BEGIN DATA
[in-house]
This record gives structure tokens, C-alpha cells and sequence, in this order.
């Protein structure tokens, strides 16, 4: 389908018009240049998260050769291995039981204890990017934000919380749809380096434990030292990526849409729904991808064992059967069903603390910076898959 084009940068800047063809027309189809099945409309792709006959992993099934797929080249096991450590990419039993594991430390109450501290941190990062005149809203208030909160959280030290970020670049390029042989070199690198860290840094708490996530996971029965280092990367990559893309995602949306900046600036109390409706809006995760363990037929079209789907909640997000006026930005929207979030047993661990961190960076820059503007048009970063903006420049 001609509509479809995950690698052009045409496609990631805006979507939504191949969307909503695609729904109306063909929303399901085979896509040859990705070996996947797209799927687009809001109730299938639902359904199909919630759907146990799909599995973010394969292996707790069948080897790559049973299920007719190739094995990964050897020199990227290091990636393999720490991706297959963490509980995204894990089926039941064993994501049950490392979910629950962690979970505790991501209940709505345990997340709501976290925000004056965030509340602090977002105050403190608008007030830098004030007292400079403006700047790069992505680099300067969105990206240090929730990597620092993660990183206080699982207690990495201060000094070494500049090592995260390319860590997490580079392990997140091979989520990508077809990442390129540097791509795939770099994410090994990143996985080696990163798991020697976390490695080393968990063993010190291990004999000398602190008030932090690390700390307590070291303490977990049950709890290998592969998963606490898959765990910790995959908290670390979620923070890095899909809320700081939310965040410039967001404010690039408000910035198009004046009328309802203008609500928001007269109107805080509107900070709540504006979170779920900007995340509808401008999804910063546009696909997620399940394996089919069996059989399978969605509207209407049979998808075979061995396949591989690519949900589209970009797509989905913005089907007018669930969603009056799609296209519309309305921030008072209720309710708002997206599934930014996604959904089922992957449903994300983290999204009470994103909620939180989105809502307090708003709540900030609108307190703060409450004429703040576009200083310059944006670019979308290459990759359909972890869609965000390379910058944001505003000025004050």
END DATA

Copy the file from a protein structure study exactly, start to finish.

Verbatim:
[in-house]
This record gives structure tokens, C-alpha cells and sequence, in this order.
């Protein structure tokens, strides 16, 4: 389908018009240049998260050769291995039981204890990017934000919380749809380096434990030292990526849409729904991808064992059967069903603390910076898959 084009940068800047063809027309189809099945409309792709006959992993099934797929080249096991450590990419039993594991430390109450501290941190990062005149809203208030909160959280030290970020670049390029042989070199690198860290840094708490996530996971029965280092990367990559893309995602949306900046600036109390409706809006995760363990037929079209789907909640997000006026930005929207979030047993661990961190960076820059503007048009970063903006420049 001609509509479809995950690698052009045409496609990631805006979507939504191949969307909503695609729904109306063909929303399901085979896509040859990705070996996947797209799927687009809001109730299938639902359904199909919630759907146990799909599995973010394969292996707790069948080897790559049973299920007719190739094995990964050897020199990227290091990636393999720490991706297959963490509980995204894990089926039941064993994501049950490392979910629950962690979970505790991501209940709505345990997340709501976290925000004056965030509340602090977002105050403190608008007030830098004030007292400079403006700047790069992505680099300067969105990206240090929730990597620092993660990183206080699982207690990495201060000094070494500049090592995260390319860590997490580079392990997140091979989520990508077809990442390129540097791509795939770099994410090994990143996985080696990163798991020697976390490695080393968990063993010190291990004999000398602190008030932090690390700390307590070291303490977990049950709890290998592969998963606490898959765990910790995959908290670390979620923070890095899909809320700081939310965040410039967001404010690039408000910035198009004046009328309802203008609500928001007269109107805080509107900070709540504006979170779920900007995340509808401008999804910063546009696909997620399940394996089919069996059989399978969605509207209407049979998808075979061995396949591989690519949900589209970009797509989905913005089907007018669930969603009056799609296209519309309305921030008072209720309710708002997206599934930014996604959904089922992957449903994300983290999204009470994103909620939180989105809502307090708003709540900030609108307190703060409450004429703040576009200083310059944006670019979308290459990759359909972890869609965000390379910058944001505003000025004050």